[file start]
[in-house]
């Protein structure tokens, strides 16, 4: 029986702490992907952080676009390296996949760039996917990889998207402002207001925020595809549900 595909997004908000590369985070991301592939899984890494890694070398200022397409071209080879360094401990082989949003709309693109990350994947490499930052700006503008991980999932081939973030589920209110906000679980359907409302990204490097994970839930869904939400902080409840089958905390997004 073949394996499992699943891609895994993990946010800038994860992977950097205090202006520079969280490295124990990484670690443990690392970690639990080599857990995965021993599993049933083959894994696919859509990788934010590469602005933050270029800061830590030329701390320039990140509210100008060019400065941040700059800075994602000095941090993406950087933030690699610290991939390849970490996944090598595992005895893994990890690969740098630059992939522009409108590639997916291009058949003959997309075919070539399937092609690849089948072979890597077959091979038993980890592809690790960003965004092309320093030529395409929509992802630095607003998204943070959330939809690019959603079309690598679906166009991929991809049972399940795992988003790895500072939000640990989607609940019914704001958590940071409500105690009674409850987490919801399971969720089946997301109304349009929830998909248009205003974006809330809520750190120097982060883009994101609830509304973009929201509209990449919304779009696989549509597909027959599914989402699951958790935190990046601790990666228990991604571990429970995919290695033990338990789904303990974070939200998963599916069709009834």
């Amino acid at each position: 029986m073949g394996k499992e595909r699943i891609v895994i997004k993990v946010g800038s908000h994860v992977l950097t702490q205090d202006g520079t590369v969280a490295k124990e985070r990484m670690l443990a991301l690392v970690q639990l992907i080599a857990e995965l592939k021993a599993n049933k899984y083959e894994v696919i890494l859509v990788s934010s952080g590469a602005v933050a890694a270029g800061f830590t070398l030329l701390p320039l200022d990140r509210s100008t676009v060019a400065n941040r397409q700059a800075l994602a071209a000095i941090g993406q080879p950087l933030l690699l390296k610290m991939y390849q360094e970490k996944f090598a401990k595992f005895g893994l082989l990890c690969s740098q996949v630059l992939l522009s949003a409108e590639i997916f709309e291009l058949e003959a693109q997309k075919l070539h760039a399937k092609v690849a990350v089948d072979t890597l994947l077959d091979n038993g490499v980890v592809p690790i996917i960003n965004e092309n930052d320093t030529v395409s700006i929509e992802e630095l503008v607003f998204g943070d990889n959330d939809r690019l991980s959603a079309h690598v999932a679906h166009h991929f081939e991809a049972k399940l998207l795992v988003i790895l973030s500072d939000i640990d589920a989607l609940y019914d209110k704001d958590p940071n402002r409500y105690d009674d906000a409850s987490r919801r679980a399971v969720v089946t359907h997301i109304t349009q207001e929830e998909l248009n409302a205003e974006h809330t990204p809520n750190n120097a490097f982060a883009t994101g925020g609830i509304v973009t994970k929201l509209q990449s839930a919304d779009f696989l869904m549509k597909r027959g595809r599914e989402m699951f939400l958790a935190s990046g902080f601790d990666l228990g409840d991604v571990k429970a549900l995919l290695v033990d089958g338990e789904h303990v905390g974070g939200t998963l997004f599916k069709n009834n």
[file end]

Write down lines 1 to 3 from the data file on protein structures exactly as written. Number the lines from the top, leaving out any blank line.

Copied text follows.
[in-house]
């Protein structure tokens, strides 16, 4: 029986702490992907952080676009390296996949760039996917990889998207402002207001925020595809549900 595909997004908000590369985070991301592939899984890494890694070398200022397409071209080879360094401990082989949003709309693109990350994947490499930052700006503008991980999932081939973030589920209110906000679980359907409302990204490097994970839930869904939400902080409840089958905390997004 073949394996499992699943891609895994993990946010800038994860992977950097205090202006520079969280490295124990990484670690443990690392970690639990080599857990995965021993599993049933083959894994696919859509990788934010590469602005933050270029800061830590030329701390320039990140509210100008060019400065941040700059800075994602000095941090993406950087933030690699610290991939390849970490996944090598595992005895893994990890690969740098630059992939522009409108590639997916291009058949003959997309075919070539399937092609690849089948072979890597077959091979038993980890592809690790960003965004092309320093030529395409929509992802630095607003998204943070959330939809690019959603079309690598679906166009991929991809049972399940795992988003790895500072939000640990989607609940019914704001958590940071409500105690009674409850987490919801399971969720089946997301109304349009929830998909248009205003974006809330809520750190120097982060883009994101609830509304973009929201509209990449919304779009696989549509597909027959599914989402699951958790935190990046601790990666228990991604571990429970995919290695033990338990789904303990974070939200998963599916069709009834």
């Amino acid at each position: 029986m073949g394996k499992e595909r699943i891609v895994i997004k993990v946010g800038s908000h994860v992977l950097t702490q205090d202006g520079t590369v969280a490295k124990e985070r990484m670690l443990a991301l690392v970690q639990l992907i080599a857990e995965l592939k021993a599993n049933k899984y083959e894994v696919i890494l859509v990788s934010s952080g590469a602005v933050a890694a270029g800061f830590t070398l030329l701390p320039l200022d990140r509210s100008t676009v060019a400065n941040r397409q700059a800075l994602a071209a000095i941090g993406q080879p950087l933030l690699l390296k610290m991939y390849q360094e970490k996944f090598a401990k595992f005895g893994l082989l990890c690969s740098q996949v630059l992939l522009s949003a409108e590639i997916f709309e291009l058949e003959a693109q997309k075919l070539h760039a399937k092609v690849a990350v089948d072979t890597l994947l077959d091979n038993g490499v980890v592809p690790i996917i960003n965004e092309n930052d320093t030529v395409s700006i929509e992802e630095l503008v607003f998204g943070d990889n959330d939809r690019l991980s959603a079309h690598v999932a679906h166009h991929f081939e991809a049972k399940l998207l795992v988003i790895l973030s500072d939000i640990d589920a989607l609940y019914d209110k704001d958590p940071n402002r409500y105690d009674d906000a409850s987490r919801r679980a399971v969720v089946t359907h997301i109304t349009q207001e929830e998909l248009n409302a205003e974006h809330t990204p809520n750190n120097a490097f982060a883009t994101g925020g609830i509304v973009t994970k929201l509209q990449s839930a919304d779009f696989l869904m549509k597909r027959g595809r599914e989402m699951f939400l958790a935190s990046g902080f601790d990666l228990g409840d991604v571990k429970a549900l995919l290695v033990d089958g338990e789904h303990v905390g974070g939200t998963l997004f599916k069709n009834n």